Rutland Centre Gives Recovery a Voice
‘My hopes and dreams started to come alive again. I started to have hope for us and our family.’
‘Spending time with others and hearing their stories was part of the healing process, I identified with others, I wasn’t alone, I wasn’t unique.’
Vital Communications was thrilled to work with the Rutland Centre again on its 2018 Recovery Month campaign, Give Recovery a Voice. For this year’s campaign, former clients of the Rutland Centre and families of those treated at the Centre came together to share their stories of Recovery from addiction. To follow their stories, visit www.rutlandcentre.ie/recovery-month.
Recovery Month 2018 aimed to break the stigma associated with addiction by providing people with the support and confidence to live their lives in Recovery. ‘Give Recovery a Voice’ is an online campaign featuring the stories of inspiring men and women who are in Recovery from addiction. They are sharing their stories to give hope and guidance to the hundreds of thousands of families and communities throughout Ireland who are affected by addiction today.
Recovery Month 2018 takes place during the Rutland Centre’s 40th year in operation. The stories that will be shared over the course of the month come from people and their families, who have been treated at the Centre in the last 40 years.
Commenting, Chief Executive of the Rutland Centre, Maebh Mullany said: ‘The word ‘addiction’ is one that often has powerful, negative connotations leading to stigmatisation of people affected by addiction and their families. This, we believe, is one of the barriers which has prevented people seeking much needed treatment. However, we also know that sharing experiences is one of the most effective ways of helping people to achieve Recovery and this is our aim for the next 40 years – to ‘Give Recovery a Voice.’
Some of the stories featuring in Recovery Month 2018 included:
Róisín Sheridan started drinking in her second year in college and from there it spiralled out of control until she sought treatment in the 1980s. Commenting on her addiction and Recovery, Róisín said:
“I have no doubt my drinking was a form of self-medication. Eventually I reached a point where my drinking was seriously affecting my life to the point of paralysis and I didn’t want my life to be that way so I sought treatment.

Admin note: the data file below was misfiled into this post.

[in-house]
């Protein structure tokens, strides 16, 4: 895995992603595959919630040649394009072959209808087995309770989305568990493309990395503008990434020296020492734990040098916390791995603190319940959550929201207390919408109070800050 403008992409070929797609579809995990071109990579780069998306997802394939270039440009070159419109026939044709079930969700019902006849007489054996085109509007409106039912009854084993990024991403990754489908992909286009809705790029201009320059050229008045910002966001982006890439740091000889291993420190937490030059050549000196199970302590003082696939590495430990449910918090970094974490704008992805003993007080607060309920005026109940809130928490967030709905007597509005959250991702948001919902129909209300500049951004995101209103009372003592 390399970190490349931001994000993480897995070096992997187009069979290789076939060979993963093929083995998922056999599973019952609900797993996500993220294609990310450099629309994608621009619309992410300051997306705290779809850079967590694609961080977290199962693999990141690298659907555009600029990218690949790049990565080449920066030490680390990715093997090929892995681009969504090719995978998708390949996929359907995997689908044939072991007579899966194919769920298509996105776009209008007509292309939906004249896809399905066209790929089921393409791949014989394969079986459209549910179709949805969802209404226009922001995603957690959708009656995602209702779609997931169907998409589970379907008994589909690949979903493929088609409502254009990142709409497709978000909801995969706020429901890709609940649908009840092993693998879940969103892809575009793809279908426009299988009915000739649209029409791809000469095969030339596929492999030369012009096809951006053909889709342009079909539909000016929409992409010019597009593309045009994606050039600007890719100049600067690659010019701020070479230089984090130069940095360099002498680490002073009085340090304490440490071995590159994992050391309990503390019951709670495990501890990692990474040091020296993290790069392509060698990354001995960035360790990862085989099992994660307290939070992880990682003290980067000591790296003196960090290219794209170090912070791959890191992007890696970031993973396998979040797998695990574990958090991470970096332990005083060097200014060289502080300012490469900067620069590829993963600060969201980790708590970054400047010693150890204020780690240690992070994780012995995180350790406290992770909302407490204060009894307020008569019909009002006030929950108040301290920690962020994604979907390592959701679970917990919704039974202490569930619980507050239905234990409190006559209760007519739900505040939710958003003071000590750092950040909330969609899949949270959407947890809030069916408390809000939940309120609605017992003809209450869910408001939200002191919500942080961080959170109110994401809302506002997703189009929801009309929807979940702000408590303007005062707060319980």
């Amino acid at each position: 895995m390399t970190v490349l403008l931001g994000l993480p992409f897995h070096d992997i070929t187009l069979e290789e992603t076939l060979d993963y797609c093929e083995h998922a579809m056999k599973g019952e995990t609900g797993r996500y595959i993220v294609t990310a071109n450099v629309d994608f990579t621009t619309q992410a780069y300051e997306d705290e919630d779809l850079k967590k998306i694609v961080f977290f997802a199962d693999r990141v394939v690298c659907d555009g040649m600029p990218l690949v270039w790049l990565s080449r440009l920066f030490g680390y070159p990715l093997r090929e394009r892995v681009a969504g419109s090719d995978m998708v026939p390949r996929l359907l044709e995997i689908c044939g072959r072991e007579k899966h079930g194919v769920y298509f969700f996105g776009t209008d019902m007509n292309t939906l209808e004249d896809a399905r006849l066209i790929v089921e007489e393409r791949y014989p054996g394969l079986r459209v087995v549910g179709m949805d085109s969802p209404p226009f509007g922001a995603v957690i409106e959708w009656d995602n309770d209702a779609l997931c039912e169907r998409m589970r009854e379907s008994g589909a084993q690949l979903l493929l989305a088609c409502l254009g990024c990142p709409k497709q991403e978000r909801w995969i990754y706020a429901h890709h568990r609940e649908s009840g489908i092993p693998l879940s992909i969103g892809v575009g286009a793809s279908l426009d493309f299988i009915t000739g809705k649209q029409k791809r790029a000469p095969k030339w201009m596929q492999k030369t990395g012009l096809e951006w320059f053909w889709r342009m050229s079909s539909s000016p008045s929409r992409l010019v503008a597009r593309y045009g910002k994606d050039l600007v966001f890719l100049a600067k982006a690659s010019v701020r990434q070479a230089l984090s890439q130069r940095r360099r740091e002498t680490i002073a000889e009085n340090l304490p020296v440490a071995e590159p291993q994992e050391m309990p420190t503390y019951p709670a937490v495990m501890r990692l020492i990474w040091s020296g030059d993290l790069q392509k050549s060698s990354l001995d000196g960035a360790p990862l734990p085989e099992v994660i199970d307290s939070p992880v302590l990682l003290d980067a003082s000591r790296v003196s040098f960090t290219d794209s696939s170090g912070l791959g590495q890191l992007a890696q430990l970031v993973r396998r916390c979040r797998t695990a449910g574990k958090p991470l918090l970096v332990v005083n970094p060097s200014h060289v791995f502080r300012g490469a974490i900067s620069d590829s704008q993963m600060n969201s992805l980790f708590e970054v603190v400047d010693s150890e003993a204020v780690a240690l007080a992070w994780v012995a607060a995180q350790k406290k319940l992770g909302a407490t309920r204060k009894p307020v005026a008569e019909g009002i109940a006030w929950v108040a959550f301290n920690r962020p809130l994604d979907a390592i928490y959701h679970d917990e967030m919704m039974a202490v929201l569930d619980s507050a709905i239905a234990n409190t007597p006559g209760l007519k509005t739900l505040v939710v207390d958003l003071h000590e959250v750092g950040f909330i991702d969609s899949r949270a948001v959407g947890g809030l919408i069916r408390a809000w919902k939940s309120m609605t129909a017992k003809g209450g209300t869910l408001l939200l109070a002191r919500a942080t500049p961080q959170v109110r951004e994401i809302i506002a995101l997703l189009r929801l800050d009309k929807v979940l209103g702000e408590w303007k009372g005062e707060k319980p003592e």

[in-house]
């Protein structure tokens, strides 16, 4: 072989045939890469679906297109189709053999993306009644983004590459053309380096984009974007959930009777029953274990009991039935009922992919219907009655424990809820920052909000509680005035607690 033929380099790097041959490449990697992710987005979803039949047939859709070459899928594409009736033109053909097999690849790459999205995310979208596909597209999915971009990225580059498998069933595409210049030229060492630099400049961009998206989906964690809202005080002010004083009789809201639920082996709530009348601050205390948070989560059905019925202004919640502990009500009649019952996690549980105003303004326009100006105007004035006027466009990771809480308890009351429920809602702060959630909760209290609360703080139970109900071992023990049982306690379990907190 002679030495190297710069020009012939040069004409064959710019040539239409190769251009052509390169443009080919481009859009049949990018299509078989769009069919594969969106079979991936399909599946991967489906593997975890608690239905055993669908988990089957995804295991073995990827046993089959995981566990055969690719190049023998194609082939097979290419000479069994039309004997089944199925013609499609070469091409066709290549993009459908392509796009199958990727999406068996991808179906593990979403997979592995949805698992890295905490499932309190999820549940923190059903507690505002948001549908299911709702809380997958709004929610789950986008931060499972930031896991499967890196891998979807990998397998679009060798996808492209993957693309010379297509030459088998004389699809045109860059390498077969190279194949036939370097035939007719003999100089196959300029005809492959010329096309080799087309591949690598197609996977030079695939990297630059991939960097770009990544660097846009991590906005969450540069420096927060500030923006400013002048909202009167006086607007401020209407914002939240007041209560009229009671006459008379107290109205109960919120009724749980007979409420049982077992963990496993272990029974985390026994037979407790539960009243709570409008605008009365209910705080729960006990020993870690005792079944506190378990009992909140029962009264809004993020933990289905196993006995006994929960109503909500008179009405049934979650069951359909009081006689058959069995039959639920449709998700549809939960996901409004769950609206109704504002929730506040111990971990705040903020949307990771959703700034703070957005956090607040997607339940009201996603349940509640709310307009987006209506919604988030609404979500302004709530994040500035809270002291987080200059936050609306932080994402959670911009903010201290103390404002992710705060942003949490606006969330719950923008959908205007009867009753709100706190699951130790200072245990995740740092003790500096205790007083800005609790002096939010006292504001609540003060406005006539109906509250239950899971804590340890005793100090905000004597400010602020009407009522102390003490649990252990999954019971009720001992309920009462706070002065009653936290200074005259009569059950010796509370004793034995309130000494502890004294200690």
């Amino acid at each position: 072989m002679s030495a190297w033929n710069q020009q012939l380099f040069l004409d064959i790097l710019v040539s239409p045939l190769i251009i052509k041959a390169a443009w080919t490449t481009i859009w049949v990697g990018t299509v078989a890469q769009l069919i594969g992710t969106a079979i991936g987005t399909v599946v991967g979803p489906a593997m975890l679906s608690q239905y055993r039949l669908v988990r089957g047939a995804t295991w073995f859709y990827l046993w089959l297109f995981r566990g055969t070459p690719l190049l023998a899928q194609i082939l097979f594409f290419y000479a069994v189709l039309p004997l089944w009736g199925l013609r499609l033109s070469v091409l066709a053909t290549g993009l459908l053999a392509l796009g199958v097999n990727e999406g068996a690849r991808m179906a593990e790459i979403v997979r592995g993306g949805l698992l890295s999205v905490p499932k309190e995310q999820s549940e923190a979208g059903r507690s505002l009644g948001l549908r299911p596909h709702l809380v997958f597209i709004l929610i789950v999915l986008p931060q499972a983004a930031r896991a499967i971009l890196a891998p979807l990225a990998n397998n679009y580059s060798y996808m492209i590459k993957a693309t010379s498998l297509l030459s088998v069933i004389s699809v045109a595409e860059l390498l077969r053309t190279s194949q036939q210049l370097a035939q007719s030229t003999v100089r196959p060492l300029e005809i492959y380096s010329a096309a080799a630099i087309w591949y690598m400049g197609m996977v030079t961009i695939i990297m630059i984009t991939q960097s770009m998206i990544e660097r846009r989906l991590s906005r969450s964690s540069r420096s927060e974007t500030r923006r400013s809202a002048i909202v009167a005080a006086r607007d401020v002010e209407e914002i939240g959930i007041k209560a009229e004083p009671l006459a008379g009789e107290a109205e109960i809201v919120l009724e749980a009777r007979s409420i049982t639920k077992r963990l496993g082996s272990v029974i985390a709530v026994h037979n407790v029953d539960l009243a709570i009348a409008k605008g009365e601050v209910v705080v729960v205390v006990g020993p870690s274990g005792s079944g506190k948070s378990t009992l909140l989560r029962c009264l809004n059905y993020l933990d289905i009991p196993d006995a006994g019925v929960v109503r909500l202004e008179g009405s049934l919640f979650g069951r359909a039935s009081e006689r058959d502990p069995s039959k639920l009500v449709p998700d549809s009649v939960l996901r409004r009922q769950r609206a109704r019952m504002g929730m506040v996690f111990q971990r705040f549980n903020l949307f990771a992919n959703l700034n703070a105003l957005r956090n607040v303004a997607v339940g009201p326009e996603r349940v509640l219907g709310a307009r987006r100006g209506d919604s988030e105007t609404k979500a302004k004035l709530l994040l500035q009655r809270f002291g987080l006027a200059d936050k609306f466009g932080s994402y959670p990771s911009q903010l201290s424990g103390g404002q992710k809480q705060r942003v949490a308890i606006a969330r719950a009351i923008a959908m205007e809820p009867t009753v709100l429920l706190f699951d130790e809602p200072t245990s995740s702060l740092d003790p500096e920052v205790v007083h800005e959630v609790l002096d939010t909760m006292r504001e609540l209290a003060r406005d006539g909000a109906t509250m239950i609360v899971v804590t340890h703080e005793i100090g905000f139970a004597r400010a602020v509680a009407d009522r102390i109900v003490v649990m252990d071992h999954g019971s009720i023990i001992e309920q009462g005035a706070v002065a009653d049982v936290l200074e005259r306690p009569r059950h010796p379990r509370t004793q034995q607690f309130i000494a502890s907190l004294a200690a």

The key factor in my Recovery was the support of my friends. It’s vital for people to have support and I would encourage family members to support their loved ones if they are genuinely remorseful and if it is possible to forgive. Recovery gave me freedom. I learnt to realise that reality wasn’t that bad, to accept myself and to ignore the judgement or perceived judgement of others. The words that best describe Recovery for me are courage, bravery, endurance, discipline and determination leading to joy pleasure, awareness and a love of life.”
Sarah whose husband was treated at the Rutland Centre in 2011 for multiple addictions including addiction to alcohol, painkillers and gambling, said: ‘Denial has to be the most powerful feeling ever. It kept me in a place where it was all darkness, lies and deceit. I know what it feels like to have lost everything – hope, love, family, money, morals, home and marriage. I have also learned how to cherish all that now.’
Speaking on her husband’s treatment, Sarah said: ‘I was finally able to see the light at the end of the tunnel. My hopes and dreams started to come alive again and I started to have hope for us and our family.’
Speaking on her treatment and subsequent Recovery, Mary said: ‘It [treatment] was the first time in my life that I was with people who did not judge me and who understood how I felt. I began to see hope and the possibility of a different life. Spending time with others and hearing their stories was part of the healing process, I identified with others, I wasn’t alone, I wasn’t unique. Today I am 3 years clean and sober. I have grown as a person, I have self-value, self-respect and I love myself.’
Maebh Mullany said: “We are so proud of all our contributors and in particular of the women who have come forward to share their stories with us this year. We know there are hundreds of women across Ireland who are affected by addiction and who are not coming forward because of the stigma associated with drug, alcohol or gambling addiction for example. We hope Róisín’s, Sarah’s, Mary’s and all our stories will help give them hope and to know that there is life after addiction and Recovery is possible.’
Recovery Month will officially go live on Saturday 1st September 2018. All the stories will be broadcast through videos and blogs on the Rutland Centre’s Recovery Month website and social media pages during the month of September.
To listen and read their stories, visit:
Twitter: @RutlandCentre | #giverecoveryavoice.
To contact the Rutland Centre, please email firstname.lastname@example.org or phone 01 494 6358.